By Dara Shashoua
My name is Dara Shashoua and I am addicted to stone. There. I said it. It’s true, I cannot think of a more exquisite surface to be used in your home. Truly. Every floor is unique; you are installing an actual piece of history on your floor or wall. With so many companies importing stone these days, the price and range that is on offer makes stone a lot more affordable so it can be enjoyed by many more people.
I started in the natural stone and tile industry 13 years ago, when 20x20cm tiles and decorative borders were the fashion for bathrooms; thankfully that has all changed, and quite quickly. I remember the first time we had travertine come into the showroom, I was in love! It was a beautiful cappuccino colour, featuring a beige base with taupe tones running through it. Soon afterwards we had marble, granite and finally, limestones, arrive in the showroom.
The beauty of stone is that your installation will not look like anyone else’s, because every batch is cut from a different part of the quarry. This means that every vein pattern or inclusion will be different with each batch. Stone will age as your home does, it will darken and the patina will change as it ages in your home.
In Australia, we tend to want to maintain the perfection of the stone when it is first laid, we do this by applying multiple coats of sealer. In Europe and almost everywhere else in the world, stone is rarely sealed, and any stains or marks that come from living with stone become part of the story of the home. I have heard that in Italy, when you move you take your kitchen with you, including the benchtop, and this continues the storytelling of the family. Such a lovely idea. Stone does not necessarily need to be sealed, however, there are some stones such as limestone which do benefit from sealer in order to strengthen it.
A misconception I would like to clarify about stone concerns pricing. I understand that these days you can purchase travertine from $30-to-$100 per sqm, which sounds fabulous, but please note the following: you get what you pay for. It’s like clothing; you are at Myer and have 2 t-shirts to choose from, one for $15 and one for $80. You know that the $15 t-shirt will have holes and will pil from about the second wash. The $80 t-shirt will probably last you many seasons because it is better quality. The travertine that is being sold for $30 per sqm is generally rubbish that the quarries want to get rid of cheaply for many reasons, but the quality is nowhere near as good as the $80 per sqm product. If you are staying in your home for many years I would always recommend making the investment and spending more money on a floor that will last and age beautifully.
A quick guide to stone types and their best uses
Limestone – lighter colours are generally quite soft so these are great for bathrooms. Some limestones can be dense, but they are usually darker in colour. Dark limestones can be quite sensitive and will show small scratchings over time.
Marble – Very hardy but can generally be quite patterned and busy. Carrara and Calacatta marbles are an absolute design classic and used for everything from kitchen benchtops to flooring to mosaics.
Travertine – tumbled travertine is an absolutely perfect outdoor stone; it has amazing natural slip-resistance because of the holes. I would always recommend filling the holes to about 70% with grout so that the holes still have some resistance. Honed and filled travertine is also a great indoor flooring material. I recommend making sure that the fill is epoxy and colour matched to the stone otherwise it is the first thing you see when you look at the floor.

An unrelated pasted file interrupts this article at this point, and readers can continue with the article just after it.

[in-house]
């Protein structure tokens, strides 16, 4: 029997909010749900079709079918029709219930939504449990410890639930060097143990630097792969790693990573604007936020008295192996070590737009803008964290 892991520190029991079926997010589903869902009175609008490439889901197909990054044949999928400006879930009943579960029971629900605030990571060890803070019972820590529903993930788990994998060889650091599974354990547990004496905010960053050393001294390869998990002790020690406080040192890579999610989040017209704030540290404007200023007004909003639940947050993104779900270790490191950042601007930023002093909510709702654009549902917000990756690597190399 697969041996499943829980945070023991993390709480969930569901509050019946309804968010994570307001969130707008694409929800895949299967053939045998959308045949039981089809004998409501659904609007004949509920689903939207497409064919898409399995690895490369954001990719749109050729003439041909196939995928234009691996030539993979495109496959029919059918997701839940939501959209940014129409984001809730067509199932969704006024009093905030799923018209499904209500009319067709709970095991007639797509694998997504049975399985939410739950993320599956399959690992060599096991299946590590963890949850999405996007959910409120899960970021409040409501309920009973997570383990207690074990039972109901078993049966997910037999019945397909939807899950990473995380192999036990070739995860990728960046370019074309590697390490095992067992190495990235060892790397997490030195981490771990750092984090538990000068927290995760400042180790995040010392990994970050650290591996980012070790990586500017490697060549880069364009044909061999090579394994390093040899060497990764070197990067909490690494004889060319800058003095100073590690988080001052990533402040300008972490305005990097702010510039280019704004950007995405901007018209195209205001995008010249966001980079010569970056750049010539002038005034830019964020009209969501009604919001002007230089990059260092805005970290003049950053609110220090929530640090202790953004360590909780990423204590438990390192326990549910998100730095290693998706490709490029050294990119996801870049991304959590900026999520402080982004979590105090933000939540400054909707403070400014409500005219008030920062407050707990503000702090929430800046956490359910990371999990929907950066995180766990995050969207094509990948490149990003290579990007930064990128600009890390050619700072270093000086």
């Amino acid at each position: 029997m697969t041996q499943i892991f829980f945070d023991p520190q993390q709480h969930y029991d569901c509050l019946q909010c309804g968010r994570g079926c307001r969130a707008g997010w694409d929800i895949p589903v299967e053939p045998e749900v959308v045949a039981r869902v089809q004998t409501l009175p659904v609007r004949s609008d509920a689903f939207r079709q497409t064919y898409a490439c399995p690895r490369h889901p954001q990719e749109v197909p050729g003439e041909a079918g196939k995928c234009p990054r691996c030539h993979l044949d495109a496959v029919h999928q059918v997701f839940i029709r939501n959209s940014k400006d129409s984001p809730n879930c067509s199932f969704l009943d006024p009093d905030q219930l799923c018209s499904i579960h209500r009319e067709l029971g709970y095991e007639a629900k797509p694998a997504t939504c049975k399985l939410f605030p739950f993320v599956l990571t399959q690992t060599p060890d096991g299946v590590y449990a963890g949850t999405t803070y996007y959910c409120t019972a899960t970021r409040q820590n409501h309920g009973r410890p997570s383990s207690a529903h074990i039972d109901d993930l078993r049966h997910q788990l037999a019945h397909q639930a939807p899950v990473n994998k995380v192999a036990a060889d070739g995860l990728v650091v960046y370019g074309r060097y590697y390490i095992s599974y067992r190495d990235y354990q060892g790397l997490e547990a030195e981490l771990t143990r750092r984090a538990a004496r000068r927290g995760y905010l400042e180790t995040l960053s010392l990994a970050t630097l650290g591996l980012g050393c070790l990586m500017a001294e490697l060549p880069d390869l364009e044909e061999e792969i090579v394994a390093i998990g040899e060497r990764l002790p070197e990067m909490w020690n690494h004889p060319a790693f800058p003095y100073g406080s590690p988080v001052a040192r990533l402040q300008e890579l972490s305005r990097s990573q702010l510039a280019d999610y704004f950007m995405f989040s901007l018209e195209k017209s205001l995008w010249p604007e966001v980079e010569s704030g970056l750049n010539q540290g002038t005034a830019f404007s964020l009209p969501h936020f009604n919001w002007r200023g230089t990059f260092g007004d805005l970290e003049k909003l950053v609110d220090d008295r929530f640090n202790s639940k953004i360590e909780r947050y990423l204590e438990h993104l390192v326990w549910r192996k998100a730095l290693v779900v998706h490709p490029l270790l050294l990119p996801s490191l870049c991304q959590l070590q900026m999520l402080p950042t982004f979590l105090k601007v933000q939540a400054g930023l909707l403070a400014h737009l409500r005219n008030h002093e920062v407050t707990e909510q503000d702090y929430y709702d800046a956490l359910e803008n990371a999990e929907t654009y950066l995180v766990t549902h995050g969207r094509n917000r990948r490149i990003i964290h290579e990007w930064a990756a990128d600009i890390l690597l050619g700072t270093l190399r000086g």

Granite – the hardiest of all of the stones, fashions have changed and granite is now mainly used outside with an exfoliated or flamed finish. Also used commercially for cladding buildings.
Volcanic stones and bluestone – generally darker grey toned stones which are great for internal or external uses. However, they can be quite porous, so once laid they may need time for the moisture from the glues to evaporate, so will have a different appearance for about a week.
If you are going to seal stone, there are some simple guidelines that you can follow. These only apply if the stone does not need to be pre-sealed. You should check with your supplier if the stone needs pre-sealing.
1. Lay the stone in its natural state.
2. Clean the stone and apply first coat of sealer.
3. Grout the stone and clean residue completely.
4. Apply final coat of sealer, paying attention to the grout lines as well.
5. To test if there is enough sealer on your stone, try to rub a small amount of water into the stone. If it is absorbed you need another coat of sealer, if not, the job is completed.
Always check with your stone supplier for their recommendations for sealing stone as well.
I could go on about stone for hours, this is just a small piece describing a few major points about selecting stone for your home.
As well as being a long time stone addict, Dara Shashoua owns Byzantine Design, a design-focused stone supply company which focuses on bespoke finishes.
Jen is currently on honeymoon in Tokyo, Venice and the UK, and has opened up the blog to a series of fabulous guest posters to share their interiors-related expertise in her absence. She hopes you’ll enjoy them and look out for the odd honeymoon post from overseas! The new Mrs Francis (who will still be known as Bishop for work purposes) will be back at her desk on 11 November.